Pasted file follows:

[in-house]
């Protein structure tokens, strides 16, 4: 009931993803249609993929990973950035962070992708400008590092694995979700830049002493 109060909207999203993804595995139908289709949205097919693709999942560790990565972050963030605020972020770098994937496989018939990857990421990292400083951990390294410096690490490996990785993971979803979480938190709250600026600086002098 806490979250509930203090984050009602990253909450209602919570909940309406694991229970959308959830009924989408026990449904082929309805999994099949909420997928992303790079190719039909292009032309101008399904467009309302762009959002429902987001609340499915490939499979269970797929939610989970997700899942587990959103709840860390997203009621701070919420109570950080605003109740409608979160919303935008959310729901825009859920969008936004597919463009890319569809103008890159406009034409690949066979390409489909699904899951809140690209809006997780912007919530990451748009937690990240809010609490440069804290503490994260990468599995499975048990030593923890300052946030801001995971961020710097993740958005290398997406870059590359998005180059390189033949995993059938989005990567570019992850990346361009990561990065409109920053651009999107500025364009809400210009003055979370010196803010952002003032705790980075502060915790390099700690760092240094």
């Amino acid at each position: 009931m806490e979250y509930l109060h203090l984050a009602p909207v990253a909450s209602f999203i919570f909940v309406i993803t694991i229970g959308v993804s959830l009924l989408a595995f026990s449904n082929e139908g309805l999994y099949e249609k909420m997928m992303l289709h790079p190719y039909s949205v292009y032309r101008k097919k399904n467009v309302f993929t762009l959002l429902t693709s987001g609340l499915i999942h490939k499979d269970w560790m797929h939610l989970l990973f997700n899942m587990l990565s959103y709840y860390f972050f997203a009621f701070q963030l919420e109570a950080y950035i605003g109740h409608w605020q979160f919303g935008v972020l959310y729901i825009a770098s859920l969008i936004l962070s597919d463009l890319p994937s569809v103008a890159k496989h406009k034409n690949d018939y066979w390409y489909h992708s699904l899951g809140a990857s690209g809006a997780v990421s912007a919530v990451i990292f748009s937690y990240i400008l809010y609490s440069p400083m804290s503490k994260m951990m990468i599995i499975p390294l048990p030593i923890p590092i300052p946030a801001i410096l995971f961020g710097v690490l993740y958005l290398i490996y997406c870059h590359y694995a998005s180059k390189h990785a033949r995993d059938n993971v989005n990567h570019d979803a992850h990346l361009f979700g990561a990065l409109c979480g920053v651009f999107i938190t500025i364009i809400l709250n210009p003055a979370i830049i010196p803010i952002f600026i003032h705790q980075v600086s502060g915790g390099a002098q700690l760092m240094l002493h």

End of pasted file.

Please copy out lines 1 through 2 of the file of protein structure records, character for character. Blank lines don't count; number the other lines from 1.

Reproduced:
[in-house]
């Protein structure tokens, strides 16, 4: 009931993803249609993929990973950035962070992708400008590092694995979700830049002493 109060909207999203993804595995139908289709949205097919693709999942560790990565972050963030605020972020770098994937496989018939990857990421990292400083951990390294410096690490490996990785993971979803979480938190709250600026600086002098 806490979250509930203090984050009602990253909450209602919570909940309406694991229970959308959830009924989408026990449904082929309805999994099949909420997928992303790079190719039909292009032309101008399904467009309302762009959002429902987001609340499915490939499979269970797929939610989970997700899942587990959103709840860390997203009621701070919420109570950080605003109740409608979160919303935008959310729901825009859920969008936004597919463009890319569809103008890159406009034409690949066979390409489909699904899951809140690209809006997780912007919530990451748009937690990240809010609490440069804290503490994260990468599995499975048990030593923890300052946030801001995971961020710097993740958005290398997406870059590359998005180059390189033949995993059938989005990567570019992850990346361009990561990065409109920053651009999107500025364009809400210009003055979370010196803010952002003032705790980075502060915790390099700690760092240094």